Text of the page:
Our time together provided the Foundation with an opportunity to not only convey our appreciation for the time they devoted to completing the survey but to share information about what we believed the analysis was revealing. The conversation gave us an opportunity for our grant partners to confirm and/or further define our understanding and the related opportunities to improve. It also enabled the Foundation to explain how we were working to make internal changes to be a better partner to our professional partners in the field.

One of the requests of our partners was to host more convenings with all of our grant partners to strengthen communication throughout the sector and the region while creating networking opportunities; this simple request can have an outsized benefit for our partners and its value may have been overlooked by the Foundation team. Another request included examining our grant application and reporting processes with a focus on examining the level of information the Foundation truly needs from partners to fully understand the impact of the partnership while balancing the need to be good stewards of the resources.

Principle 3: Commit to a Culture of Listening and Action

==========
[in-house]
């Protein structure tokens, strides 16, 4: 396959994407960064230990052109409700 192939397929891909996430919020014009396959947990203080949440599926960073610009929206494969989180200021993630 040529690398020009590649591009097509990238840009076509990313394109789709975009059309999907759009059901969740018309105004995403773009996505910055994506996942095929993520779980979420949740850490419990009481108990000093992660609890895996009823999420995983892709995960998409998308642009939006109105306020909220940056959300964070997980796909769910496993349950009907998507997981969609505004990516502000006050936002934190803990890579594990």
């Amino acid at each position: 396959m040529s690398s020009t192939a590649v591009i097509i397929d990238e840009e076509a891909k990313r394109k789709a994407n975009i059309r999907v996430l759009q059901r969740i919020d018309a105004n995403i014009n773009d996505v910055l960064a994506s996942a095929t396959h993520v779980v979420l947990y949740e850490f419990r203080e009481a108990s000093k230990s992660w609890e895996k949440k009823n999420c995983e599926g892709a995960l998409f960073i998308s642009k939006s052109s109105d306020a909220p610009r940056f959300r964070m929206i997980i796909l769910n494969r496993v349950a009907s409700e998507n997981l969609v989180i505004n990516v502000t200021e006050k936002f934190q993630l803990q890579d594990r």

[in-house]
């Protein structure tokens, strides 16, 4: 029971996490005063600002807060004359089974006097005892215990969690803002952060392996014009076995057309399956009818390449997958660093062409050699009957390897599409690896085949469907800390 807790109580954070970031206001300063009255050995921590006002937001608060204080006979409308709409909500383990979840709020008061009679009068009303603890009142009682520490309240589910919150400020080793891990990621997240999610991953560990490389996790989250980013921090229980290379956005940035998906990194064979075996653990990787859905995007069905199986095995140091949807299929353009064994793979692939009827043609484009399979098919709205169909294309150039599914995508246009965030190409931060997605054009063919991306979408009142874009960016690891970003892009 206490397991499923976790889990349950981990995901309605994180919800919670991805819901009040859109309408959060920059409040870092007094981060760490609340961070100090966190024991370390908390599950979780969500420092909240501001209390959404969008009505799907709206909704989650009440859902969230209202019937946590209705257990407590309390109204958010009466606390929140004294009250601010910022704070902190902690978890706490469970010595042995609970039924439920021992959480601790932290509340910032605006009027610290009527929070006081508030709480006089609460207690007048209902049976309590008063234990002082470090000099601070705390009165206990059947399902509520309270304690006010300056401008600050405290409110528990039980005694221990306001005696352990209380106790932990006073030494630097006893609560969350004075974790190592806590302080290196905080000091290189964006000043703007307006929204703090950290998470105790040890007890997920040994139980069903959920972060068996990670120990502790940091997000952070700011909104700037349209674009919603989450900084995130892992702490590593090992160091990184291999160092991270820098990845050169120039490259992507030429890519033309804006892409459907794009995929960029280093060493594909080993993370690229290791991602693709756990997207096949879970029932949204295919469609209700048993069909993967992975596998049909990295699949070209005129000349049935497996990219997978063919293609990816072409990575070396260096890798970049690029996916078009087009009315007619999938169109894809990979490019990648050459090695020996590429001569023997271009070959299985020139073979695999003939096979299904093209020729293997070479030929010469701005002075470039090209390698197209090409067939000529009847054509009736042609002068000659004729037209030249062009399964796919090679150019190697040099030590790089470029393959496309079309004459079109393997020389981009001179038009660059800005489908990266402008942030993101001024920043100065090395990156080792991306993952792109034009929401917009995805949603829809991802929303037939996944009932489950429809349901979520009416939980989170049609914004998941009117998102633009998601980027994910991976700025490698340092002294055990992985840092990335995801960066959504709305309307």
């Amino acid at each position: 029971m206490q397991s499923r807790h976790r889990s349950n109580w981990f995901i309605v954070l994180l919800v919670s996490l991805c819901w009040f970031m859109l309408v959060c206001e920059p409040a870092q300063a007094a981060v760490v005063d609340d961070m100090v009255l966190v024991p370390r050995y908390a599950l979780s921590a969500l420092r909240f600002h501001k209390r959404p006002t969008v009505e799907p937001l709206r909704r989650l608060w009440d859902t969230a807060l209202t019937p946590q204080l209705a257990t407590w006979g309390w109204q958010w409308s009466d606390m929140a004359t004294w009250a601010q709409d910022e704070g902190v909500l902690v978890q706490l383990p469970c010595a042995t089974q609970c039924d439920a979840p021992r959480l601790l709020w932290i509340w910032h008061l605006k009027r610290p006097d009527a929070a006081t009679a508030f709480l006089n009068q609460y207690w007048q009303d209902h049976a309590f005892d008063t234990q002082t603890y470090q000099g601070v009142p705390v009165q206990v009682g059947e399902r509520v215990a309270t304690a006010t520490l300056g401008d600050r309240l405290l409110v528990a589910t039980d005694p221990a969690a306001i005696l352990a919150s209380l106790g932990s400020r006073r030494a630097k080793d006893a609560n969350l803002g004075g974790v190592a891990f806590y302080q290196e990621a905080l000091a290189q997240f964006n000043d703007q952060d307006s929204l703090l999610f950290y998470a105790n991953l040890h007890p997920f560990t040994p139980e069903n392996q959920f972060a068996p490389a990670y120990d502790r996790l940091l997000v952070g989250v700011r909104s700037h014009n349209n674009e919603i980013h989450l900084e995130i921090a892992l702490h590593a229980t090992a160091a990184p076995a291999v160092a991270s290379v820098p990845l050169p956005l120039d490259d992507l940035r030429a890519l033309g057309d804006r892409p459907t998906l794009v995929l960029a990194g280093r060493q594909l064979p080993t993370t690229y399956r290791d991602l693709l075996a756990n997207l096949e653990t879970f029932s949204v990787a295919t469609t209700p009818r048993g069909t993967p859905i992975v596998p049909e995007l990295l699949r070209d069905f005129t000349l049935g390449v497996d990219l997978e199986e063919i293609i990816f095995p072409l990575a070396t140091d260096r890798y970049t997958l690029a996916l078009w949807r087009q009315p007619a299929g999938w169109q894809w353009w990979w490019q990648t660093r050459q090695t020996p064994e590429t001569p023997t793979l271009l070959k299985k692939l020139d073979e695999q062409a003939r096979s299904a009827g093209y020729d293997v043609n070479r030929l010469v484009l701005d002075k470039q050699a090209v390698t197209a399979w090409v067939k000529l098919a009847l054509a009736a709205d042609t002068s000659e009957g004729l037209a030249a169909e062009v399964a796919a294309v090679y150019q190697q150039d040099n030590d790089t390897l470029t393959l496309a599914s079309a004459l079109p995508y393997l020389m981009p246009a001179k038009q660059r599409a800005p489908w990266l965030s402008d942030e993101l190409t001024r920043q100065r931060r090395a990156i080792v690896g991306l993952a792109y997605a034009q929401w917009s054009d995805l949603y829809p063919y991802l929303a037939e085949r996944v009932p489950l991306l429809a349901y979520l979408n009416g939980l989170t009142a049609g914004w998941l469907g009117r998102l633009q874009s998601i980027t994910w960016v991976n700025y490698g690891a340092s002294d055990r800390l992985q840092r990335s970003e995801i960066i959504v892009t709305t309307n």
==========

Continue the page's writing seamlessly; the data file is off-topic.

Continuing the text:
The GPR should be one part of a larger practice of listening and acting on what you hear from your grantees. I always encourage funders to center feedback in their broader approach to organizational learning and goal setting. While this can mean a commitment to re-engaging your grant partners with the GPR at a regular cadence, building a practice of listening can be informal as well, whether that’s through a virtual coffee chat with program staff or during a session at an in-person gathering. Regardless of how this feedback is gathered, what is meaningful to grant partners is the confidence that their feedback leads to action on the part of their funders.

Fisher Foundation: The GPR findings continue to serve as a North Star as we further examine and refine our internal practices at the Foundation. We are now sharing the findings with our Board and Committee members to celebrate our successes and discuss opportunities raised inside the GPR that are calling us to rethink our methods, approach, and grantmaking practices in ways that meet the needs of our grant partners.

The GPR findings have been a critical tool in receiving honest feedback about our own performance in the eyes of our professional partners in the field. The Foundation aims to maintain close relationships with everyone in our grant portfolio and the GPR findings will shape the agenda we set in working with our professional partners to improve communication, and in the process, our shared impact.

Kristy Luk is a manager, Assessment and Advisory Services, at CEP. Cynthia Rowell is director, Learning and Impact, at The Max M. & Marjorie S. Fisher Foundation. 

Editor’s Note: CEP publishes a range of perspectives. The views expressed here are those of the authors, not necessarily those of CEP.